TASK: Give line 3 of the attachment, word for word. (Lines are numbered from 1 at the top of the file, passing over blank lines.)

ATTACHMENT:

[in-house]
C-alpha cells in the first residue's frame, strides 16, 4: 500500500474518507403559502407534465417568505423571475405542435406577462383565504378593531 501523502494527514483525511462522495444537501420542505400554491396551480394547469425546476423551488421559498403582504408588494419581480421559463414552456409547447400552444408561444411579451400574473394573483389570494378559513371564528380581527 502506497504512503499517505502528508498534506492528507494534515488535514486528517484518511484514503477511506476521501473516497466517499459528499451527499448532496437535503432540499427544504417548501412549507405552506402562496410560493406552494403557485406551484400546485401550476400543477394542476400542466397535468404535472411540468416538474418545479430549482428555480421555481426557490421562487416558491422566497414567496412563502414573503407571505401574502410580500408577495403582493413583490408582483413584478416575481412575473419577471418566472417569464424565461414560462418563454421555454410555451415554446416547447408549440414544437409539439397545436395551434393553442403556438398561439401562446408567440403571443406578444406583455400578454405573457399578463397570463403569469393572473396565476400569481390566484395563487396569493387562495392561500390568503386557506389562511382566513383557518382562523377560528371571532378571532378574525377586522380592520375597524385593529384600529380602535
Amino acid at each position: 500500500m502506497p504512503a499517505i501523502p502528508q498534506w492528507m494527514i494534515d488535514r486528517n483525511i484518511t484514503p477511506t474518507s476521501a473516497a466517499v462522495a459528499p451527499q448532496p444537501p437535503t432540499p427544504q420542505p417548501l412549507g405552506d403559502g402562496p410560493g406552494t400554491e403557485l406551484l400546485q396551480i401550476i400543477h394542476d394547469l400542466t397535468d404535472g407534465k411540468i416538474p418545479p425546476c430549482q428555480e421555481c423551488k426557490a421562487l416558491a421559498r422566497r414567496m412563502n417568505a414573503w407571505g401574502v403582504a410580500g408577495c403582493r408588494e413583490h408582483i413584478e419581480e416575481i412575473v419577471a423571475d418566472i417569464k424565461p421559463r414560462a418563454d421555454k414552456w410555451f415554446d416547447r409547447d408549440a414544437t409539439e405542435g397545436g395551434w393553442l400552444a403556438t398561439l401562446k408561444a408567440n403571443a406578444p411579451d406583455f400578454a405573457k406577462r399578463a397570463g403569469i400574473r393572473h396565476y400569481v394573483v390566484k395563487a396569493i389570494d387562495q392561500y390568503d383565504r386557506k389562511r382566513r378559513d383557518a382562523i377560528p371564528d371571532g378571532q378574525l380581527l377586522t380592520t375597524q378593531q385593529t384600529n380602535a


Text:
Amino acid at each position: 500500500m502506497p504512503a499517505i501523502p502528508q498534506w492528507m494527514i494534515d488535514r486528517n483525511i484518511t484514503p477511506t474518507s476521501a473516497a466517499v462522495a459528499p451527499q448532496p444537501p437535503t432540499p427544504q420542505p417548501l412549507g405552506d403559502g402562496p410560493g406552494t400554491e403557485l406551484l400546485q396551480i401550476i400543477h394542476d394547469l400542466t397535468d404535472g407534465k411540468i416538474p418545479p425546476c430549482q428555480e421555481c423551488k426557490a421562487l416558491a421559498r422566497r414567496m412563502n417568505a414573503w407571505g401574502v403582504a410580500g408577495c403582493r408588494e413583490h408582483i413584478e419581480e416575481i412575473v419577471a423571475d418566472i417569464k424565461p421559463r414560462a418563454d421555454k414552456w410555451f415554446d416547447r409547447d408549440a414544437t409539439e405542435g397545436g395551434w393553442l400552444a403556438t398561439l401562446k408561444a408567440n403571443a406578444p411579451d406583455f400578454a405573457k406577462r399578463a397570463g403569469i400574473r393572473h396565476y400569481v394573483v390566484k395563487a396569493i389570494d387562495q392561500y390568503d383565504r386557506k389562511r382566513r378559513d383557518a382562523i377560528p371564528d371571532g378571532q378574525l380581527l377586522t380592520t375597524q378593531q385593529t384600529n380602535a